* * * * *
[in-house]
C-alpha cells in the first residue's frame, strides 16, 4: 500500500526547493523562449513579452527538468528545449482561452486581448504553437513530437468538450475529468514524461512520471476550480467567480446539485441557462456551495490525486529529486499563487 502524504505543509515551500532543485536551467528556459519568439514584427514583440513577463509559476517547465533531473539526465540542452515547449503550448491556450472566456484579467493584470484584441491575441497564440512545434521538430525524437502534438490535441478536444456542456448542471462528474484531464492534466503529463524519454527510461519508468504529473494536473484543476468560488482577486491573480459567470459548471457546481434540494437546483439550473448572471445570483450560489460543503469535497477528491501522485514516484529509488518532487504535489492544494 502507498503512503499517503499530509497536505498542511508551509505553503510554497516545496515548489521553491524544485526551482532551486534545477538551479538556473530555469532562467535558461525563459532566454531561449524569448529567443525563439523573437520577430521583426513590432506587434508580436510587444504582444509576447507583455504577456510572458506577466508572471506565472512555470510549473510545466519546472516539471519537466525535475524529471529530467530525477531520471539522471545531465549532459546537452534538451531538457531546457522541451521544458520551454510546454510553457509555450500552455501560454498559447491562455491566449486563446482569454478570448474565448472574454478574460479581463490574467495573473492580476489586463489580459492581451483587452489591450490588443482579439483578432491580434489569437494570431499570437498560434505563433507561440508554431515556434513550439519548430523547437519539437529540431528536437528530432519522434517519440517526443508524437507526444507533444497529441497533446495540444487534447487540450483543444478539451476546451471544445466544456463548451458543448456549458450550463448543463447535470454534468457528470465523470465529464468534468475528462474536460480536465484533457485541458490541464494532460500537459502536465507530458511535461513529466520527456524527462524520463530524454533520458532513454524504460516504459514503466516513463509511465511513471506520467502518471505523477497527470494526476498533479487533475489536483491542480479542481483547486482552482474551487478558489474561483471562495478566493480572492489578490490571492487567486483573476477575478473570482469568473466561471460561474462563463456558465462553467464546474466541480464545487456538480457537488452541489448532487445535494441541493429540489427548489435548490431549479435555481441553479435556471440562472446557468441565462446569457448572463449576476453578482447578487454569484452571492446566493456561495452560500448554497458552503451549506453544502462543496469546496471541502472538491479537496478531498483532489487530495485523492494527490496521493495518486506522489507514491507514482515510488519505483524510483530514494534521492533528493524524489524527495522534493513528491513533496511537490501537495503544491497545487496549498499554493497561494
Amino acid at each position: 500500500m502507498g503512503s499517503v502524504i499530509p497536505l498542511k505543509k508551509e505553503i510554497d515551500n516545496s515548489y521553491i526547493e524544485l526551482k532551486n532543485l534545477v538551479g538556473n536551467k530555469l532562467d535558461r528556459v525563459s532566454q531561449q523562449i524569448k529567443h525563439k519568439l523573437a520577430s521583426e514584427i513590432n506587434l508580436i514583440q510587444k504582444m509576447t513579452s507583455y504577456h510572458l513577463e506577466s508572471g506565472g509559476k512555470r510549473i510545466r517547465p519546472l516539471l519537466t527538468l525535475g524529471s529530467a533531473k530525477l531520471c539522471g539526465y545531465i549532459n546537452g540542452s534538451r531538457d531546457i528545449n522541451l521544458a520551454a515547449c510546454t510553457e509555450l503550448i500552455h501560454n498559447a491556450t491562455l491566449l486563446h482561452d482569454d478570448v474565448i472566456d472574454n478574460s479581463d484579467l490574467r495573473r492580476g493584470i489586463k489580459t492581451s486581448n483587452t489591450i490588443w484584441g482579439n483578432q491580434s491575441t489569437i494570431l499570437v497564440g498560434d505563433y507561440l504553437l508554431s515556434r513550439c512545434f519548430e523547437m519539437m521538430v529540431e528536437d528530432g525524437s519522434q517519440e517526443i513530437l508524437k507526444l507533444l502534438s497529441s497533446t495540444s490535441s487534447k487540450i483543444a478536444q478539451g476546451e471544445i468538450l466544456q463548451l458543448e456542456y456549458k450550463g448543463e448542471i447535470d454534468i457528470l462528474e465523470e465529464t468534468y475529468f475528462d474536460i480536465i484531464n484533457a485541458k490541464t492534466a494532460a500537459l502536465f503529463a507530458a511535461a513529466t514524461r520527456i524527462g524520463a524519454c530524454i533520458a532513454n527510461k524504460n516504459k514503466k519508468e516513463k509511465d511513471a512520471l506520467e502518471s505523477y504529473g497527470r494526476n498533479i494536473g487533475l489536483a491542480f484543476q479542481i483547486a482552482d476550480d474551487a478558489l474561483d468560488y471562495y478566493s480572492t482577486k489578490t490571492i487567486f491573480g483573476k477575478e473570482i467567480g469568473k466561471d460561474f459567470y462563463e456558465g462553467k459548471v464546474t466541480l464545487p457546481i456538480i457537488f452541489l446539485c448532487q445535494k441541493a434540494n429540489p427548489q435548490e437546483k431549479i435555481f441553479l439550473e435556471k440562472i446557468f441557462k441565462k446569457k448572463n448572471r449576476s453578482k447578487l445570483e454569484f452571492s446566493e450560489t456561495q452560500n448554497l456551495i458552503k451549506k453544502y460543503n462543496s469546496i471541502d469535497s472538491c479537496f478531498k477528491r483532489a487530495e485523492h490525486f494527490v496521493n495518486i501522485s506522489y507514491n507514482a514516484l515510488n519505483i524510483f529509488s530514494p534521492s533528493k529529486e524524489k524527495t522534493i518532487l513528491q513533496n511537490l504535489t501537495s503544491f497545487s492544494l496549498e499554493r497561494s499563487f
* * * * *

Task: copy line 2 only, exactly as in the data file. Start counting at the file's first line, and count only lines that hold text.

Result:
C-alpha cells in the first residue's frame, strides 16, 4: 500500500526547493523562449513579452527538468528545449482561452486581448504553437513530437468538450475529468514524461512520471476550480467567480446539485441557462456551495490525486529529486499563487 502524504505543509515551500532543485536551467528556459519568439514584427514583440513577463509559476517547465533531473539526465540542452515547449503550448491556450472566456484579467493584470484584441491575441497564440512545434521538430525524437502534438490535441478536444456542456448542471462528474484531464492534466503529463524519454527510461519508468504529473494536473484543476468560488482577486491573480459567470459548471457546481434540494437546483439550473448572471445570483450560489460543503469535497477528491501522485514516484529509488518532487504535489492544494 502507498503512503499517503499530509497536505498542511508551509505553503510554497516545496515548489521553491524544485526551482532551486534545477538551479538556473530555469532562467535558461525563459532566454531561449524569448529567443525563439523573437520577430521583426513590432506587434508580436510587444504582444509576447507583455504577456510572458506577466508572471506565472512555470510549473510545466519546472516539471519537466525535475524529471529530467530525477531520471539522471545531465549532459546537452534538451531538457531546457522541451521544458520551454510546454510553457509555450500552455501560454498559447491562455491566449486563446482569454478570448474565448472574454478574460479581463490574467495573473492580476489586463489580459492581451483587452489591450490588443482579439483578432491580434489569437494570431499570437498560434505563433507561440508554431515556434513550439519548430523547437519539437529540431528536437528530432519522434517519440517526443508524437507526444507533444497529441497533446495540444487534447487540450483543444478539451476546451471544445466544456463548451458543448456549458450550463448543463447535470454534468457528470465523470465529464468534468475528462474536460480536465484533457485541458490541464494532460500537459502536465507530458511535461513529466520527456524527462524520463530524454533520458532513454524504460516504459514503466516513463509511465511513471506520467502518471505523477497527470494526476498533479487533475489536483491542480479542481483547486482552482474551487478558489474561483471562495478566493480572492489578490490571492487567486483573476477575478473570482469568473466561471460561474462563463456558465462553467464546474466541480464545487456538480457537488452541489448532487445535494441541493429540489427548489435548490431549479435555481441553479435556471440562472446557468441565462446569457448572463449576476453578482447578487454569484452571492446566493456561495452560500448554497458552503451549506453544502462543496469546496471541502472538491479537496478531498483532489487530495485523492494527490496521493495518486506522489507514491507514482515510488519505483524510483530514494534521492533528493524524489524527495522534493513528491513533496511537490501537495503544491497545487496549498499554493497561494